Tag: book club

Inflight ATL-DCA reading Beautiful Wasps Having Sex

Have you ever watched a movie and noticed the main character is reading a book?  In the film, X-Files: I Want to Believe (2008)  Scully has at her bedside “Beautiful Wasps Having Sex” by Dori Carter . The fiction story has an intriguing premise – especially if you’re one who has wondered why movie studio execs would cast someone of European descent in a role that is about a person of color.

What’s more intriguing, the person (s) behind the film’s casting, bankrolling and sometimes directing the flick is Jewish.

Well that’s the back story of a screenwriter ” Frankie Jordan” a 40-year-old Jewish woman in Hollywood.

From inside the front cover jacket flap:

“Trying to discover why Hollywood attracts and rewards so many “little monsters,” she’s compelled to confront how Jews feel about themselves in a town that both loves and hates its own invention – the beautiful WASP.” Frankie ultimately comes to understand the forces that created Hollywood, Jonathan Prince, and herself.”

So far, it’s a good read. It’s not a “can’t put down” book. Nor is it Chic lit or Women’s fiction.  The author is a woman, a former screenwriter and television producer so, “Beautiful Wasp Having Sex” is Slice of Life fiction that includes conflict and reveals the “truth” of Hollywood.

This is the second book on the reading list this year where the plot involves screenwriters and the ‘reluctant’ protagonist is a woman.

The first book was Severed by VL Towler and the protagonist is a black woman (Go here for discussion)  and now this book by Dori Carter  with a Jewish woman protagonist.

Please check back here for book discussion “Beautiful Wasps Having Sex”.

Thank you for reading!

Severed, a Novel | A Black Woman’s Burden

Someone is a few digits short of a hand in Nakadee, Louisiana.  What’s worse, someone may be torturing and holding the finger-less victim captive in this small river town.   Head of Nakadee Police Department Criminal Investigations Unit Captain Nate Padgett enlists the help of Forensic Anthropologist Lula Logan, PhD whom he feels he can trust since she’s having an affair with his direct report Junior Detective Devon Lemonde.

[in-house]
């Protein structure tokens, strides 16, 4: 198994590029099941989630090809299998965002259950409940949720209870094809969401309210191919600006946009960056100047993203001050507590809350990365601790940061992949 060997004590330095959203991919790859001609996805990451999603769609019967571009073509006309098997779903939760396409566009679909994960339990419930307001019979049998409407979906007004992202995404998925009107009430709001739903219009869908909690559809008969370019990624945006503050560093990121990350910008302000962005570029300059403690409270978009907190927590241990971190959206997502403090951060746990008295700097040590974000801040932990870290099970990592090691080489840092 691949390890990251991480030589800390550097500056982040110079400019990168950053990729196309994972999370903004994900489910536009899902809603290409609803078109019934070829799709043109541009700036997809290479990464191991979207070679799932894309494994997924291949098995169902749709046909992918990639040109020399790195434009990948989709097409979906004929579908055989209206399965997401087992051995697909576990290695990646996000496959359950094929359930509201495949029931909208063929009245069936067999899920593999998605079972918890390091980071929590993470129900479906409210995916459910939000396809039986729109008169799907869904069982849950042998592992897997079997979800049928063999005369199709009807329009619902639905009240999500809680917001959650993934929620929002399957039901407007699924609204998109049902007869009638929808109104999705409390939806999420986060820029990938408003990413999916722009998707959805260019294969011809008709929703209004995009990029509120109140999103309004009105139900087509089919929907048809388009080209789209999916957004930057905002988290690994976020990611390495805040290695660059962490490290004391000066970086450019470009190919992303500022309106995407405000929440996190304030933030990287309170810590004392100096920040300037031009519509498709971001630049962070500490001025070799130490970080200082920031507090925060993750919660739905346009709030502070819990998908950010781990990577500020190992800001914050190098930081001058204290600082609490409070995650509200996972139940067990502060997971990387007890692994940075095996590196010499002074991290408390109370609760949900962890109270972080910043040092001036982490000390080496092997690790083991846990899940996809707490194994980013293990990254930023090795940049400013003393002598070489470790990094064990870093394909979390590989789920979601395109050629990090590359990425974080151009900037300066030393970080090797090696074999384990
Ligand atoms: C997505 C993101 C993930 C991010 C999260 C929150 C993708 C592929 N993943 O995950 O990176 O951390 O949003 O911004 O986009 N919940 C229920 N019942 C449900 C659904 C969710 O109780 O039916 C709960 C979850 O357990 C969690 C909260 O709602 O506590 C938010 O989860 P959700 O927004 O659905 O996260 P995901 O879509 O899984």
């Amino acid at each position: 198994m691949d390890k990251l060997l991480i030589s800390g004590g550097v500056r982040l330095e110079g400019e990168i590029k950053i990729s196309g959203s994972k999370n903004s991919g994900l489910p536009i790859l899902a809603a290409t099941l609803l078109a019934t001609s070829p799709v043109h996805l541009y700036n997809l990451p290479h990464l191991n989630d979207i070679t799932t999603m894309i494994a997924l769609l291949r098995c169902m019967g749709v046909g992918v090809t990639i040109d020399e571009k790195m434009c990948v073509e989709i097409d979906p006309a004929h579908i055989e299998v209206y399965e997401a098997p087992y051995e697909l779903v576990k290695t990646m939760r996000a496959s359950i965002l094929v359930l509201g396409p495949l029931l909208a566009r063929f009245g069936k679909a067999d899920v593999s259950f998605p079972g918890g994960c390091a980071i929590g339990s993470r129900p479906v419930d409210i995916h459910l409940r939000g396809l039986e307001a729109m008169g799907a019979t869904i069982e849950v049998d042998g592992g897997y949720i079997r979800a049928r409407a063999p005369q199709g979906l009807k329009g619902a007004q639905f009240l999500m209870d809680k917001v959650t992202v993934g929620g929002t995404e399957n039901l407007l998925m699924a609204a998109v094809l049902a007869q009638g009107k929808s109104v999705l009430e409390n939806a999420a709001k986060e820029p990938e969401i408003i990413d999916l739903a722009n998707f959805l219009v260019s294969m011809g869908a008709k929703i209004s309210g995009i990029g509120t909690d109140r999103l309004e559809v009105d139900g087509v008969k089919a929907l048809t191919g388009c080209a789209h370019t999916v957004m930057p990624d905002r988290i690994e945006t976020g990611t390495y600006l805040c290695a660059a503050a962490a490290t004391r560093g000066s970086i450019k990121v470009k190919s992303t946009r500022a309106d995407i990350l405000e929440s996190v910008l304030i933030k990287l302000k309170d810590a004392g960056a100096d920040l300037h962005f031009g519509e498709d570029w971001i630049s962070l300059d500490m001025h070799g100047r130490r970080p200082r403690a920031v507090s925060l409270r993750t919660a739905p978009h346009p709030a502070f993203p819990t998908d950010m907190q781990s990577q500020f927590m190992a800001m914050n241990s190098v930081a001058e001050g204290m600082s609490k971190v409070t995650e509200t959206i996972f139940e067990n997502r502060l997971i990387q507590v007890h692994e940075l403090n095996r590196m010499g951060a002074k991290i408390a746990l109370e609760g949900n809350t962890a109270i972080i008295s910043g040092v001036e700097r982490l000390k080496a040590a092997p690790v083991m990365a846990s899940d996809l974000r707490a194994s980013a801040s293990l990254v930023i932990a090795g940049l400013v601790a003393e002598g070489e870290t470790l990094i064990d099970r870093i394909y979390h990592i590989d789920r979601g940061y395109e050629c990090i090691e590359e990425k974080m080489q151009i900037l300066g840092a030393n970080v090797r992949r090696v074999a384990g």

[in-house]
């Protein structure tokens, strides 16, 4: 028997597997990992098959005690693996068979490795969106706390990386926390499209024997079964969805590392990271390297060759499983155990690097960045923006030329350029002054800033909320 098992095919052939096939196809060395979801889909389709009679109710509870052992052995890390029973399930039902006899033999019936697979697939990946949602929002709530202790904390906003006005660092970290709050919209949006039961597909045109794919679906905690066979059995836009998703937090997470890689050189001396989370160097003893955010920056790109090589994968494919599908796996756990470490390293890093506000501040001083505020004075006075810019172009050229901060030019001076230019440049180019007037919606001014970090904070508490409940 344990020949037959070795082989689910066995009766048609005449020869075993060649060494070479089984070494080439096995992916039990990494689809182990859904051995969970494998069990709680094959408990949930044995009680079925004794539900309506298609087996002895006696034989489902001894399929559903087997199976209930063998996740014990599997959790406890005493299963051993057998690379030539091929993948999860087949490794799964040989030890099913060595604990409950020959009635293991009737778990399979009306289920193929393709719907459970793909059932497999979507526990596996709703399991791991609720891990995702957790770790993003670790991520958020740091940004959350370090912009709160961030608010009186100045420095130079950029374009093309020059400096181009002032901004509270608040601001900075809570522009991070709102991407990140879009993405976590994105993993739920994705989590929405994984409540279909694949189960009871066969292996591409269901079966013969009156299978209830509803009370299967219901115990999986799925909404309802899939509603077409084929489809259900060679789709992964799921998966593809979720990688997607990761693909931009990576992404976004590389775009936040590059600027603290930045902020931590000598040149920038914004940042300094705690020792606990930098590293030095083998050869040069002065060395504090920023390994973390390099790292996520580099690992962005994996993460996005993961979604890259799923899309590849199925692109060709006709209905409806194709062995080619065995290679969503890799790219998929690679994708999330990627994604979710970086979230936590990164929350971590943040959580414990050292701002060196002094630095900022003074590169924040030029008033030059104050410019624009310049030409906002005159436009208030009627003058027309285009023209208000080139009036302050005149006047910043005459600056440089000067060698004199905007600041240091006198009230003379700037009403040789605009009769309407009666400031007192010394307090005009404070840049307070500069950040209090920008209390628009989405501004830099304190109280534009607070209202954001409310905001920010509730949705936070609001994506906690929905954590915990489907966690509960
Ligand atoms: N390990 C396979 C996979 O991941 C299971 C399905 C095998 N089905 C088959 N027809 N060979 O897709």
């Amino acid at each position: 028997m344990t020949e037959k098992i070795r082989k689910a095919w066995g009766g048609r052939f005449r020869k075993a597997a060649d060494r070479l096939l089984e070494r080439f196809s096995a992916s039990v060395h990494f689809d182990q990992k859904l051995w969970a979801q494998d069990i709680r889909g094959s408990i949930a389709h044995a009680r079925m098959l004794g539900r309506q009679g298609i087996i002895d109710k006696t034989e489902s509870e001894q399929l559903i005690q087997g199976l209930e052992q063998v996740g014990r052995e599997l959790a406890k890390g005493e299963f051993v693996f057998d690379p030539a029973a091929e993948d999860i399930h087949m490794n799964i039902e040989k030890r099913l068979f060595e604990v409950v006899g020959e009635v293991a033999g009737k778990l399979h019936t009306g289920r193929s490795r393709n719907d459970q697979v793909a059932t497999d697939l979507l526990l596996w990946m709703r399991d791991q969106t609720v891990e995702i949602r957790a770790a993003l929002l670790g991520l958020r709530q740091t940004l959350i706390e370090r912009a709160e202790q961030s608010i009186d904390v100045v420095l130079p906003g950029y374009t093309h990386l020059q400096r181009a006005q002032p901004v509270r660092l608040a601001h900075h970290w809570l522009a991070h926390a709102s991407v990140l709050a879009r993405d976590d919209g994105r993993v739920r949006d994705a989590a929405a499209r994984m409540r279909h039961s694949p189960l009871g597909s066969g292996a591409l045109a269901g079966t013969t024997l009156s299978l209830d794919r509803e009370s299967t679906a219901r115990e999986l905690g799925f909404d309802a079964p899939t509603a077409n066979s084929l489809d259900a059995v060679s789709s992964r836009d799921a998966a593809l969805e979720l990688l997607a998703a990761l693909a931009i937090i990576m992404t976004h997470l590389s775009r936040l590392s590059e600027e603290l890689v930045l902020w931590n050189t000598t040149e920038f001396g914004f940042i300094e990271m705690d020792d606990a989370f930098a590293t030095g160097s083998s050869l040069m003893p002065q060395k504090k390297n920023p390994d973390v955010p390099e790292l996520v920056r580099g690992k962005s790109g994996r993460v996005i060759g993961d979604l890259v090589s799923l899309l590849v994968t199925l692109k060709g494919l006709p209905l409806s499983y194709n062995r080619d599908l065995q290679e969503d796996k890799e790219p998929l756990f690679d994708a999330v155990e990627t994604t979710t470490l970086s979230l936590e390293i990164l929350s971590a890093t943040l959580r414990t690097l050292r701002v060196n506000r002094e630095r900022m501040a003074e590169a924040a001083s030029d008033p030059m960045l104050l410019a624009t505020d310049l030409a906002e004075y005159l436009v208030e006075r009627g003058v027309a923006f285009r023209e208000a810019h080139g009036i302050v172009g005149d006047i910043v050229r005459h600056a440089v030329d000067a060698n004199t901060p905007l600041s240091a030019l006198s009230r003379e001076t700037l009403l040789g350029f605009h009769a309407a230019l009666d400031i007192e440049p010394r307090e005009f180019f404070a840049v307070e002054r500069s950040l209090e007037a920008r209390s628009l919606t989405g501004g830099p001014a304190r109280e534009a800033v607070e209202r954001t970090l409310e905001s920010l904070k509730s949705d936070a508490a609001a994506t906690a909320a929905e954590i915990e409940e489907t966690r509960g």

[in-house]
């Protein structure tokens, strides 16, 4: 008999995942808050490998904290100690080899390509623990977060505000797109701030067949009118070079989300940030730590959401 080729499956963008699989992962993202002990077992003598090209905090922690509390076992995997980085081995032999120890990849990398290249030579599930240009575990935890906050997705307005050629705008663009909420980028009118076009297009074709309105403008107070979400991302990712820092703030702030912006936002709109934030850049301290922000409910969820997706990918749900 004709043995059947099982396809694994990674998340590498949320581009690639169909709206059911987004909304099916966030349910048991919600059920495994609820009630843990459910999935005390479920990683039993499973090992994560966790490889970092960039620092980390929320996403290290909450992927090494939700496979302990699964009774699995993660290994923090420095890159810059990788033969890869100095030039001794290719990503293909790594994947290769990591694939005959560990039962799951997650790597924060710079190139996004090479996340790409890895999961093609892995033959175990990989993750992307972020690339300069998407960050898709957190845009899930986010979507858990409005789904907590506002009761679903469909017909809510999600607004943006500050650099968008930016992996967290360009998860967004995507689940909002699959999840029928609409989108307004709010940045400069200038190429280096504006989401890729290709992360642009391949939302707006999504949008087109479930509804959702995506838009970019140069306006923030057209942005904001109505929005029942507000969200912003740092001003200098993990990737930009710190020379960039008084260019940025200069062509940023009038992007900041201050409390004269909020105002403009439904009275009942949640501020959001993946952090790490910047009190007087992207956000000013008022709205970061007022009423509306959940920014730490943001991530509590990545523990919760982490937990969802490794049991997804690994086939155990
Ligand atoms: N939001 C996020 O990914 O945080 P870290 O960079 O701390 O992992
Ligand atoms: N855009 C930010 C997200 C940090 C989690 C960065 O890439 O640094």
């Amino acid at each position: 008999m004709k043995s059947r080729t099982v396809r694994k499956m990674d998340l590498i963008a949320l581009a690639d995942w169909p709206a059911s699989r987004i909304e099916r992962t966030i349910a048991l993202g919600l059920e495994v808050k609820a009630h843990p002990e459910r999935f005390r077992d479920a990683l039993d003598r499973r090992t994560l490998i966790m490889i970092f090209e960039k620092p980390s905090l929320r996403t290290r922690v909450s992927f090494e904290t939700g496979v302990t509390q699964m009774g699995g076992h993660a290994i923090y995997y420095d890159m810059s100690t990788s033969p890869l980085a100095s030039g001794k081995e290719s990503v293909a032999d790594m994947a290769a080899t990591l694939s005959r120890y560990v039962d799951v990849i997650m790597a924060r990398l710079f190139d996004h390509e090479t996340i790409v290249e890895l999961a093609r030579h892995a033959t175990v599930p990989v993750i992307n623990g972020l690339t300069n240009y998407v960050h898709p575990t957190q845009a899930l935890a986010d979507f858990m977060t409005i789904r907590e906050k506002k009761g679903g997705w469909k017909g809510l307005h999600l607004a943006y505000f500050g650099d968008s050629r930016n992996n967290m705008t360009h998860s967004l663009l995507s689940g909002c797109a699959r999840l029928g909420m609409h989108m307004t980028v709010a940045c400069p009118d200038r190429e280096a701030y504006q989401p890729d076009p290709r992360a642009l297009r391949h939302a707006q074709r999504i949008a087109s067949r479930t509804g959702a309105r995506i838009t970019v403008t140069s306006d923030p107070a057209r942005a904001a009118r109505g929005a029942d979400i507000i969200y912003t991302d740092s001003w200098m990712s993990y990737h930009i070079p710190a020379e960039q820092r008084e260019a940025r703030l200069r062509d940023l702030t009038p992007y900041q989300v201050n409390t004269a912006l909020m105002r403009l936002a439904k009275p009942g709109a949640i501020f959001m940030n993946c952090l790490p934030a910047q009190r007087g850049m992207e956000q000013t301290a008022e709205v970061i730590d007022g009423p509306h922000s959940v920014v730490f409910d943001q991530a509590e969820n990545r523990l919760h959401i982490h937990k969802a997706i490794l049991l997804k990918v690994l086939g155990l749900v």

Padgett needs Logan to find out if the victim is still among the living.  Dead or Alive means the difference between a local investigation or handing it over to the Feds.   Meanwhile Dr. Logan has her own project underway.  She’s in town to work on research project that will tell the story of the enslaved Africans who revolted against their captors in 1830 on a former plantation.

Dr. Logan has her finger on the pulse of present missing fingers case and that of the enslaved Africans of the past …the question remains,

Help Desk: Your novel IS a consumer packaged good

ccipeggy @ pixabay

You’re in your favorite supermarket. There are aisles and aisles of edible perishables, but your job is to pick up some staples – milk, butter, bread and maybe some breakfast cereal. But of course, you can’t leave the store without your favorite goodie.

You walk up and down the aisles, but you can’t find it.  Frustrated, yes but you will not leave without it.   You find a store clerk and ask about its whereabouts.  The clerk says, they moved it to the middle of the center aisle.  They’ve positioned your favorite and obviously, everyone’s favorite comfort consumable to move some of the unpopular products.  No matter which side of the aisle you enter, you must pass by a lot of other goods to get it to it.

Now that’s power.

How did this product become empowered to practically fly off the shelves, taking with it other less desirable products?  The answer is simple. You and everyone else have been seduced by its packaging.  Your favorite goodie is packaged to be desirable first, so it will become a lifetime habit.